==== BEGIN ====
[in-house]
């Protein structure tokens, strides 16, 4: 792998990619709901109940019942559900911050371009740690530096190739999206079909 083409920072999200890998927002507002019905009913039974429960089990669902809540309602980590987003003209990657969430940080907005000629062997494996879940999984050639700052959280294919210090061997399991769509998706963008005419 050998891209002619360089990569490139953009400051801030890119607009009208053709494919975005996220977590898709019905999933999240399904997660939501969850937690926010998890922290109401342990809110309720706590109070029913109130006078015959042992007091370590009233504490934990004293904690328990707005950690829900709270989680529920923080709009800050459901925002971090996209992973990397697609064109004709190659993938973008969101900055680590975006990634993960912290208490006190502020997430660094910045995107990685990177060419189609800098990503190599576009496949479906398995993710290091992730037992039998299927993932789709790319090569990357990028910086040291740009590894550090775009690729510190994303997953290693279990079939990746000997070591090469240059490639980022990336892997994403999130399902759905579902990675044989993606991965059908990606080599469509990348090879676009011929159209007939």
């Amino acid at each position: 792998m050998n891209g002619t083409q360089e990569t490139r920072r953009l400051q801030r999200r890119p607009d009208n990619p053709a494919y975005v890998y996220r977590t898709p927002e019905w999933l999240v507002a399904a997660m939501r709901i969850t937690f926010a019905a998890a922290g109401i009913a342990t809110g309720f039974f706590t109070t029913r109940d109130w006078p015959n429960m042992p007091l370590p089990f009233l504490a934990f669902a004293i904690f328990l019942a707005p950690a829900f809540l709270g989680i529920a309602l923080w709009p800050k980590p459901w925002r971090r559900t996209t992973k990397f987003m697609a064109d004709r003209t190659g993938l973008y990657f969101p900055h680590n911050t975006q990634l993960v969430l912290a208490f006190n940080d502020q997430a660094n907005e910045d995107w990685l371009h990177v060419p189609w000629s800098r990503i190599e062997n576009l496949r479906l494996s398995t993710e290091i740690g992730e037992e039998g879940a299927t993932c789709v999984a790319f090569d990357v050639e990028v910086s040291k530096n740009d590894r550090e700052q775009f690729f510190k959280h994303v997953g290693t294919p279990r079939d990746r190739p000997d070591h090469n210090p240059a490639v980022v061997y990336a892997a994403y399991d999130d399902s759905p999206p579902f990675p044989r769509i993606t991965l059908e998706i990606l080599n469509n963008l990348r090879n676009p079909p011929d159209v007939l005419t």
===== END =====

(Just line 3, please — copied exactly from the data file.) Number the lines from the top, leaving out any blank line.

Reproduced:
């Amino acid at each position: 792998m050998n891209g002619t083409q360089e990569t490139r920072r953009l400051q801030r999200r890119p607009d009208n990619p053709a494919y975005v890998y996220r977590t898709p927002e019905w999933l999240v507002a399904a997660m939501r709901i969850t937690f926010a019905a998890a922290g109401i009913a342990t809110g309720f039974f706590t109070t029913r109940d109130w006078p015959n429960m042992p007091l370590p089990f009233l504490a934990f669902a004293i904690f328990l019942a707005p950690a829900f809540l709270g989680i529920a309602l923080w709009p800050k980590p459901w925002r971090r559900t996209t992973k990397f987003m697609a064109d004709r003209t190659g993938l973008y990657f969101p900055h680590n911050t975006q990634l993960v969430l912290a208490f006190n940080d502020q997430a660094n907005e910045d995107w990685l371009h990177v060419p189609w000629s800098r990503i190599e062997n576009l496949r479906l494996s398995t993710e290091i740690g992730e037992e039998g879940a299927t993932c789709v999984a790319f090569d990357v050639e990028v910086s040291k530096n740009d590894r550090e700052q775009f690729f510190k959280h994303v997953g290693t294919p279990r079939d990746r190739p000997d070591h090469n210090p240059a490639v980022v061997y990336a892997a994403y399991d999130d399902s759905p999206p579902f990675p044989r769509i993606t991965l059908e998706i990606l080599n469509n963008l990348r090879n676009p079909p011929d159209v007939l005419t």